So I am having a lovely time at the RAC/TRAC conference here at the University of Reading. The interesting anagram stands for the Roman Archaeology Conference and the Theoretical Roman Archaeology Conference. It is effectively two conferences, with different histories, merged together into one large conference with almost 400 delegates.
As an Anglo-Saxonist who studies the immediately post-Roman period, c. AD 410 onwards, it is quite interesting to be completely submerged in Roman archaeology for a few days. The different approaches and orthodoxies have already given me some new ideas to approach my own period, and it is also nice to just be able to learn something new.
Dr Fraser Hunter gave a fascinating plenary lecture on the Traprain Treasure; a collection of Late Roman silver objects found beyond Hadrian’s Wall in East Lothian, Scotland. He made some very interesting points on the subject of how it got there, and the economic systems still in place between Romans and non-Romans in the tail-end of the empire. Dr Naomi Sykes’s intriguing paper yesterday brought together recent genetic and isotopic research on the spread of fallow deer throughout the Western Roman Empire and the role of these animals as elite status symbols.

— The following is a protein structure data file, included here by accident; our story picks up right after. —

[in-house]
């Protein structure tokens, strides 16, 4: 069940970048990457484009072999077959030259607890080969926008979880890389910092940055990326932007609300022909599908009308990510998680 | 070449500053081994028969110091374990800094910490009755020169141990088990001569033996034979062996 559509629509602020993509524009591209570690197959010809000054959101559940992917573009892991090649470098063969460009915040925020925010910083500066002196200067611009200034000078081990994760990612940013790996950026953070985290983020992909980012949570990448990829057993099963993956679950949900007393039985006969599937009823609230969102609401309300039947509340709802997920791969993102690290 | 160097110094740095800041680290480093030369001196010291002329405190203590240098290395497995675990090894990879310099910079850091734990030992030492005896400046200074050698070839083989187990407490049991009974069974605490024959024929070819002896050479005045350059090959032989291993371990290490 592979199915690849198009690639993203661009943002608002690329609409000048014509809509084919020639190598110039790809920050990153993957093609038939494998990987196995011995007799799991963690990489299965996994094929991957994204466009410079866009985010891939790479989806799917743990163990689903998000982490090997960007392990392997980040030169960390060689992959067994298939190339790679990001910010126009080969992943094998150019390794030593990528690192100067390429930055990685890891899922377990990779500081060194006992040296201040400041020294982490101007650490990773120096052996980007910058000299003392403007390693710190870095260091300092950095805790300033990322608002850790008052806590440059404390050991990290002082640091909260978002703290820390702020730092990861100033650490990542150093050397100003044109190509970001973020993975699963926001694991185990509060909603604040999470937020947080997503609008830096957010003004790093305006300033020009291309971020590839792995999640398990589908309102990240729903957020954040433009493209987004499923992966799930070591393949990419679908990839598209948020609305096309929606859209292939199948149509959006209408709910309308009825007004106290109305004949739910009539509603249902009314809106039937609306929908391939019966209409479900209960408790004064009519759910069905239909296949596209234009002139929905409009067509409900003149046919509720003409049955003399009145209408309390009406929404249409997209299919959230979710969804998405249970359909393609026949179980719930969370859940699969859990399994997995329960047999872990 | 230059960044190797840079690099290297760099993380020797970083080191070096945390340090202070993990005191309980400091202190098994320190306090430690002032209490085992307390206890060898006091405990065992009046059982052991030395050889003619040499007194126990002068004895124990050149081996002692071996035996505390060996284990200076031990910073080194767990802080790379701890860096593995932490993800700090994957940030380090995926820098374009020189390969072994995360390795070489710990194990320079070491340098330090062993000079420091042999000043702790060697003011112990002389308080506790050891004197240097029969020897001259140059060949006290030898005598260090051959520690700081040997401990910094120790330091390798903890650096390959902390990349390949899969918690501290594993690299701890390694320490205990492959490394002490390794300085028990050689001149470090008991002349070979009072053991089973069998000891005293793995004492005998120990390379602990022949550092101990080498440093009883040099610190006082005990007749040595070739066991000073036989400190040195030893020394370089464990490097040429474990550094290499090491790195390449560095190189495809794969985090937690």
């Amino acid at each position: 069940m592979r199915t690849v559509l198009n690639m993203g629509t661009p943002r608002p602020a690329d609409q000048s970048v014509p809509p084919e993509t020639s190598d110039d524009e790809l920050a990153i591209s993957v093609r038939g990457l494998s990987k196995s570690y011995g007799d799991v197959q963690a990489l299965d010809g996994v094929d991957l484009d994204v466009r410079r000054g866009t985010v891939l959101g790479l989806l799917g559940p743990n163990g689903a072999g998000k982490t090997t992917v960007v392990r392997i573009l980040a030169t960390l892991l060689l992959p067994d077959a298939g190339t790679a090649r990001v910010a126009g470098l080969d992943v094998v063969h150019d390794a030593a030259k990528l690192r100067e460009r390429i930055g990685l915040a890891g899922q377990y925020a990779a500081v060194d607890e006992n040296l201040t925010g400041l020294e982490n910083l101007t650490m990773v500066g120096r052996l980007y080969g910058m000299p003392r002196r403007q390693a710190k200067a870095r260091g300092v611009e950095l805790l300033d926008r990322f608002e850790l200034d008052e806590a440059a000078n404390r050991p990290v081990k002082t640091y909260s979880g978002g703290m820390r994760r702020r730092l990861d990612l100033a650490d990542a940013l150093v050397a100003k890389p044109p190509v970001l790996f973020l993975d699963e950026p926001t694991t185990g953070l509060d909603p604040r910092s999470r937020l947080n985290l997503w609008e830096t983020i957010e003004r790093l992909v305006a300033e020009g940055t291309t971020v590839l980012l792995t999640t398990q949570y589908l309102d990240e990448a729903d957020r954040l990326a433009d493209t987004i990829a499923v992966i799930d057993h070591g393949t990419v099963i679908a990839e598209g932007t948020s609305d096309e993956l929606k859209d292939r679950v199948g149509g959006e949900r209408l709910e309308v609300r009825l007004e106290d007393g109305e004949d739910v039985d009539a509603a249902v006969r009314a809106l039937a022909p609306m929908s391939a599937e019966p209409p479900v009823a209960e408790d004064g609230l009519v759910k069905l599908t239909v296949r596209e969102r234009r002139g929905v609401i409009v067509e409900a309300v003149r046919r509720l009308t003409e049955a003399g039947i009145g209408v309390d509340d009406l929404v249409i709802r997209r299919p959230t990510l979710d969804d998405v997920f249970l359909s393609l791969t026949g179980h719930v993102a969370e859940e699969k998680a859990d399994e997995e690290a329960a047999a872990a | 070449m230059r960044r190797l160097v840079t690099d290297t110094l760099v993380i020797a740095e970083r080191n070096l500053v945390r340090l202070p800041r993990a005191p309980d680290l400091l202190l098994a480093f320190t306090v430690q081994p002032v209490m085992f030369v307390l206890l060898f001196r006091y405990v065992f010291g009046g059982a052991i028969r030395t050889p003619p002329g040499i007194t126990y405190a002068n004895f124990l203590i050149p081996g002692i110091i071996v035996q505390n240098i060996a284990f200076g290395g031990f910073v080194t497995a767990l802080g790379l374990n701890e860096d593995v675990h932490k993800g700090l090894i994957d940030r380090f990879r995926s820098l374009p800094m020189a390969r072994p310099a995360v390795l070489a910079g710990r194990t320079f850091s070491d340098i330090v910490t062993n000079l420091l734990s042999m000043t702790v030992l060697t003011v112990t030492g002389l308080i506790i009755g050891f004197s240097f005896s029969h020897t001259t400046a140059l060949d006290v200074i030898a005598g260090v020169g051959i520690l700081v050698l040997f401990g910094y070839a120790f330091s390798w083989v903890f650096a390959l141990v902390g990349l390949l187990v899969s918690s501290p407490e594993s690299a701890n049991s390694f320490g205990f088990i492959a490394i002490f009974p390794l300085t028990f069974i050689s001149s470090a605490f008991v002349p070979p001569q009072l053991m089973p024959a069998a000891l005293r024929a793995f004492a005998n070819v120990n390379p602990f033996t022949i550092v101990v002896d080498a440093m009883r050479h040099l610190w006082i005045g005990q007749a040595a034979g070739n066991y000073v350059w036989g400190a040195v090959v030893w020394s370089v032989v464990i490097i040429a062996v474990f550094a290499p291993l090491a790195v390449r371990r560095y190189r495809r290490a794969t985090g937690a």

What I am particularly looking forward to is this afternoon’s session on Romans and Barbarians beyond the Northern Frontiers. Hanging out with the Romans is nice, but I’m much more comfortable being a barbarian…
Picture credit: The Arch of Septimus Severus in Rome, courtesy of http://www.trac.org.uk.